Which brings me to the second useful intellectual tool: institutional theory.  There’s a basic confusion in English between organisations and institutions, with the latter term being used to describe the former.  But organisational theory is something else (and quite fun – especially if you get off on understanding just how horrifically unfit for purpose most outfits (in the Richard Stark sense) are: Pournelle’s Law, the Peter Principle, Parkinson’s Law, Michels’ Iron Law of Oligarchy, the Tyranny of Structurelessness etc etc).

Institutional theory is more about “institutions” in the sense that, in the words of Peter Cook that mawwiage, is an institution. So, the two ways I find particularly useful (again, see (1)) for thinking about “institutions” defined as

“ … social structures that have attained a high degree of resilience. [They] are composed of cultural-cognitive, normative, and regulative elements that, together with associated activities and resources, provide stability and meaning to social life. Institutions are transmitted by various types of carriers, including symbolic systems, relational systems, routines, and artifacts. Institutions operate at different levels of jurisdiction, from the world system to localized interpersonal relationships. Institutions by definition connote stability but are subject to change processes, both incremental and discontinuous.”

are (drumroll please) these.

  1. Scott’s Three Pillars and
  2. Institutional work (creative, maintenance, defensive, disruptive)

Scott (1995) suggests we think of institutions as held up by three pillars.

  • Cultural-Cognitive Pillar – “how the world works, according to my culture, what I should think of as proper and commonsensical
  • Normative Pillar – what seems “right” and proper
    (side-note: Bourdieu kind of went here with his ‘habitus’)
  • Regulatory – what are the rules (both legal and otherwise) of the game (yes, in The Wire sense).

The crucial point is that although these are “pillars” they can (and do) change over time. When I was growing up in Australia in the 1980s it was a ‘fact’ that homosexual men were perverts, and child abusers.  Well, common sense changed…

The pillars/norms around “the market” and “neoliberalism” were contested from their birth, but gained dominance in the early 1980s and endured until 2008.  Zombie-like, they have staggered on. In the coming months and years there will be an intense battle over not the existence of the magic money tree, but who gets to shake it and who gets to gather what falls from that tree…  There will be all sorts of battles…

This brings us to institutional work, first propounded by Lawrence and Suddaby (2006). It is

“the broad category of purposive action aimed at creating, maintaining, and disrupting institutions and businesses .”

So, those pillars are being built, shored up, chipped away at all the time.  One of the most intriguing papers on this is about how DDT went from wonder-chemical to pariah in the space of ten years (Maguire and Hardy, 2009).  We will be seeing a hella lotta defensive and disruptive institutional work over the coming years, and also concerted efforts at creative institutional work – trying to create new norms and common senses around new behaviours.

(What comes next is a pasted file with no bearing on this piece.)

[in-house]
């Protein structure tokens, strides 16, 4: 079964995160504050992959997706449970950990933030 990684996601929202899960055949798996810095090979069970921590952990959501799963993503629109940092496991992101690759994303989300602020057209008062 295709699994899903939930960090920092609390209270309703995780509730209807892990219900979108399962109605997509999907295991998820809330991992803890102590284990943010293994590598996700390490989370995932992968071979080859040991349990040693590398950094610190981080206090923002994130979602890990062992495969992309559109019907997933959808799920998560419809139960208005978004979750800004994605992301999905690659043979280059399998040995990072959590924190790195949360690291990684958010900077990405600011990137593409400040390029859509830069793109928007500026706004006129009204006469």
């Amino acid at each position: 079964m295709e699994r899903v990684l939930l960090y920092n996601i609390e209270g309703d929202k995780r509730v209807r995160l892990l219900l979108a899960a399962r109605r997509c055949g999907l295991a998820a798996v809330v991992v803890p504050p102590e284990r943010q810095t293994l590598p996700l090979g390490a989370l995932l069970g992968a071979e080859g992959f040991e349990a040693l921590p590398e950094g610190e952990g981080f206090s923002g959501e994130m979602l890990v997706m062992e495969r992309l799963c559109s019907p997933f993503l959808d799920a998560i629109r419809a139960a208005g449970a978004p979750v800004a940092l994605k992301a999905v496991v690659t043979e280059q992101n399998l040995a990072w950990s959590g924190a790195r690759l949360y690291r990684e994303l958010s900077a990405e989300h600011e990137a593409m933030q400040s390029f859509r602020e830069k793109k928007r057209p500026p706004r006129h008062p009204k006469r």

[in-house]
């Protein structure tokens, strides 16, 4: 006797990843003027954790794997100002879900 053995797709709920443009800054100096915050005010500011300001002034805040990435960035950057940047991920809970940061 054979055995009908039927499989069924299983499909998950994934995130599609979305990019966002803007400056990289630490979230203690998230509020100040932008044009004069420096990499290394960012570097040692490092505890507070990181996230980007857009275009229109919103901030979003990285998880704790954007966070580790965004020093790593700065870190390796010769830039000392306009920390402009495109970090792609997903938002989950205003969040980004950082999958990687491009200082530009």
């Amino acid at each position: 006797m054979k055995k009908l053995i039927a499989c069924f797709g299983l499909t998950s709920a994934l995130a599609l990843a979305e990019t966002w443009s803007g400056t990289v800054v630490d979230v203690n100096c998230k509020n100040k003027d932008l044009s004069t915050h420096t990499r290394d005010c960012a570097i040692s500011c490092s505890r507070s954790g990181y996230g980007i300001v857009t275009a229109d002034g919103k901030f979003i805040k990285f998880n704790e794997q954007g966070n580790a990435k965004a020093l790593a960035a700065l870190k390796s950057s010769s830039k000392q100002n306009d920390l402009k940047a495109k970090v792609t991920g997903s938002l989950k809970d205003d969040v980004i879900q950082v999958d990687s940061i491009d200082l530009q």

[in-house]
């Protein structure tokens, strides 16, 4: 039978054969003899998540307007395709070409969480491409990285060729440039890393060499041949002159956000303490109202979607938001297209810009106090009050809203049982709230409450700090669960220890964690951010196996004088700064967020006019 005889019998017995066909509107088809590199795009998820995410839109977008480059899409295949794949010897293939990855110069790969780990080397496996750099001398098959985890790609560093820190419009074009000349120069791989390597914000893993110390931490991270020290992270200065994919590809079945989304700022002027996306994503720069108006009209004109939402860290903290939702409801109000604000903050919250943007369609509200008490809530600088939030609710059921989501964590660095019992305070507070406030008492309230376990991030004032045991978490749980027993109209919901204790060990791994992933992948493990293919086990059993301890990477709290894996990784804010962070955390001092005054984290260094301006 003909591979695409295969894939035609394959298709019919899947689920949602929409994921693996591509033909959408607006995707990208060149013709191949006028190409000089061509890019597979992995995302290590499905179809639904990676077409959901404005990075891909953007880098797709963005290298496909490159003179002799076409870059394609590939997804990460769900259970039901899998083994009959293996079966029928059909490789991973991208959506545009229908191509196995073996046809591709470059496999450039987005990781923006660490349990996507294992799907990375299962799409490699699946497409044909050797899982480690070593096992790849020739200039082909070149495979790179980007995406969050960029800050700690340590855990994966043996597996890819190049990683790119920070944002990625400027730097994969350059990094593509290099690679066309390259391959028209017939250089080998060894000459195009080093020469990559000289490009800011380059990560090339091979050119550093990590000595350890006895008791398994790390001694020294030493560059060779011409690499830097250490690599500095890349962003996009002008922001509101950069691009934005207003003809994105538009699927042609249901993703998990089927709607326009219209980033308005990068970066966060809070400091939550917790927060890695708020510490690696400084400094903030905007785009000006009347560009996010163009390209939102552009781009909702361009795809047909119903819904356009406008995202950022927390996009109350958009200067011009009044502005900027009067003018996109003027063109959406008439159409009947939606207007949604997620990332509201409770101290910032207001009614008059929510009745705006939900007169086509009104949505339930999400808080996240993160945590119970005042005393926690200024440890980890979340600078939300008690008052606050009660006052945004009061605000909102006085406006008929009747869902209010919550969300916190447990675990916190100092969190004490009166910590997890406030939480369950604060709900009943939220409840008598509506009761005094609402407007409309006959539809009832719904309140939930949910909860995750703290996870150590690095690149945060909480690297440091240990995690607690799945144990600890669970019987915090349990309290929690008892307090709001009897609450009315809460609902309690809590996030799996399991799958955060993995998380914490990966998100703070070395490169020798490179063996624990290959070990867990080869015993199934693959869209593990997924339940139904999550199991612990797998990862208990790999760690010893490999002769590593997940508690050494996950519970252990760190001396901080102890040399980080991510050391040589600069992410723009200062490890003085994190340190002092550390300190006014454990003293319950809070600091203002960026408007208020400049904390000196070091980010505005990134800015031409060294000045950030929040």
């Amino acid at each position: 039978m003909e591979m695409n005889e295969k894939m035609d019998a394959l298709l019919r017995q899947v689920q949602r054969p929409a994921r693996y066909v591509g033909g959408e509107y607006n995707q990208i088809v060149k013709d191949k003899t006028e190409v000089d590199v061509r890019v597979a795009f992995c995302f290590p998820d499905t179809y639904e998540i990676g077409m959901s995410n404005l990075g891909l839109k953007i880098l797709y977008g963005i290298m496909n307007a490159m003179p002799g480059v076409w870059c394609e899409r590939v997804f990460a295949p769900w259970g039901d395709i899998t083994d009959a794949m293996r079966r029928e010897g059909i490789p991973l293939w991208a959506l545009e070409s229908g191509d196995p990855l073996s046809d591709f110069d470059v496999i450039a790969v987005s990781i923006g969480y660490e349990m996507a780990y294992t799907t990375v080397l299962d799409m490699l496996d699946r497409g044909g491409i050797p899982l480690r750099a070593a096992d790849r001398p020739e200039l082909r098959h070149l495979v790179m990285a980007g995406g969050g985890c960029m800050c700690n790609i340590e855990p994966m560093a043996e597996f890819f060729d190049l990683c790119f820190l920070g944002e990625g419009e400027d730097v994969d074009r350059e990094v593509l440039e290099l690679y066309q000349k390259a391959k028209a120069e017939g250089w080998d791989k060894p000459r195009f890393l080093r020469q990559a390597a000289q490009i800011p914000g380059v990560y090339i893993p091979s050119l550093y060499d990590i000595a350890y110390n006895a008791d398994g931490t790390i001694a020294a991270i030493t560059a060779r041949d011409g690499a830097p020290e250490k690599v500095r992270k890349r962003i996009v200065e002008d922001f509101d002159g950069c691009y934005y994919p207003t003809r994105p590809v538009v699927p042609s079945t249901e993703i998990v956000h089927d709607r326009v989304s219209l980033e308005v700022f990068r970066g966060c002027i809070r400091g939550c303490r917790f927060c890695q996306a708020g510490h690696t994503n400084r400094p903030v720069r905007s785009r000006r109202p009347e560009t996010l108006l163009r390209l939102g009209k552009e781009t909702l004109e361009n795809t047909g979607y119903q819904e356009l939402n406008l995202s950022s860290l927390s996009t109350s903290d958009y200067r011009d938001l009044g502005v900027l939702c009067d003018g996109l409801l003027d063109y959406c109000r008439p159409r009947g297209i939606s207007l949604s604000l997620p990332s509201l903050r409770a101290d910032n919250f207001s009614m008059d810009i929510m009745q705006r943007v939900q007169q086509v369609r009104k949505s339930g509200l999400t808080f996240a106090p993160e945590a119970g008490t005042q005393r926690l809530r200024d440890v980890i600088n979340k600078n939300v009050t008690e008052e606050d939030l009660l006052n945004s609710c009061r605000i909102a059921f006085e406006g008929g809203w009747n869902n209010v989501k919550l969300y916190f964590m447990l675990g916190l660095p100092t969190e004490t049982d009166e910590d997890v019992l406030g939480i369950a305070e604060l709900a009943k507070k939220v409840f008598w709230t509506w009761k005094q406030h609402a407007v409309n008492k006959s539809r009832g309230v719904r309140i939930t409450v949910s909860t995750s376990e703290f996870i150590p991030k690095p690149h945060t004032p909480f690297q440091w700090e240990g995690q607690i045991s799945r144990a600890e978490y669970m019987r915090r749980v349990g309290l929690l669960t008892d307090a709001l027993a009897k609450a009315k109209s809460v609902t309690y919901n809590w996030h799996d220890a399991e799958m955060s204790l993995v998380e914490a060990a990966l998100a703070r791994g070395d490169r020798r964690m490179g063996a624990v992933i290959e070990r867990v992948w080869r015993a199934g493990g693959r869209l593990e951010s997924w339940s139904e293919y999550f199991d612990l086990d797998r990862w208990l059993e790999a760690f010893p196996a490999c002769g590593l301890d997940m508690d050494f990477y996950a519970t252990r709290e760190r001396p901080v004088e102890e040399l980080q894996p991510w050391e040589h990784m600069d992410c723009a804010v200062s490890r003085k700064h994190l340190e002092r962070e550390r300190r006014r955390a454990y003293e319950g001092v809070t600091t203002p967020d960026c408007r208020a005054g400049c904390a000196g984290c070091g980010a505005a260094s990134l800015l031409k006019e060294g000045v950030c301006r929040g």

Before I try to deploy the MLP and institutional work to ‘what next’, I want to shout out to two other tools which don’t make the cut but have the potential to be seriously interesting.

Firstly, within psychoanalysis – the Claustrum (Fife and Hines, 2020)

“When experiencing an environment which is intensely punitive, has little to provide, but upon which one’s survival depends, people develop predictable defenses—fantasies of how their environments work—and in various ways retreat into these fantasies, which filter their perceptions of the world and can provide a sense of safety. Or, if not safety, at least predictability—the truly new being far scarier than repeated contact with the evils one is familiar with. Psychoanalyst Donald Meltzer described the resulting subjective reality as the “claustrum.” These defensive fantasy-lenses are structured around three primary themes: 1) a dreamy apathetic denial of problems, 2) a compulsive need to convert everything into a bacchanalian party, and 3) a preoccupation with exposing and unmasking “falseness.” What draws one into the claustrum is the need to replace the confusion of reality with some kind of predictable, repeating experience that will reduce anxiety or at least provide a familiar cast of characters.”

Secondly, Peter Mair’s “hollow but hard” states.

Part 2: If I had a hammer

There are already a bunch of quite good “what comes next?” posts out there about how the pandemic ends  (Yong, 2020) and what might come next (Mair, 2020 ) and how climate change action ain’t gonna happen (Bordoff, 2020)

Fwiw, I should probably map the Mair one

“From an economic perspective, there are four possible futures: a descent into barbarism, a robust state capitalism, a radical state socialism, and a transformation into a big society built on mutual aid. Versions of all of these futures are perfectly possible, if not equally desirable.”

onto David Holmgren’s peak oil/climate matrix at some point… But not today.

Pretty much everyone is alive to the danger of the status quo getting shored up. See Mazzucato (2020) and also Lombrana 2020-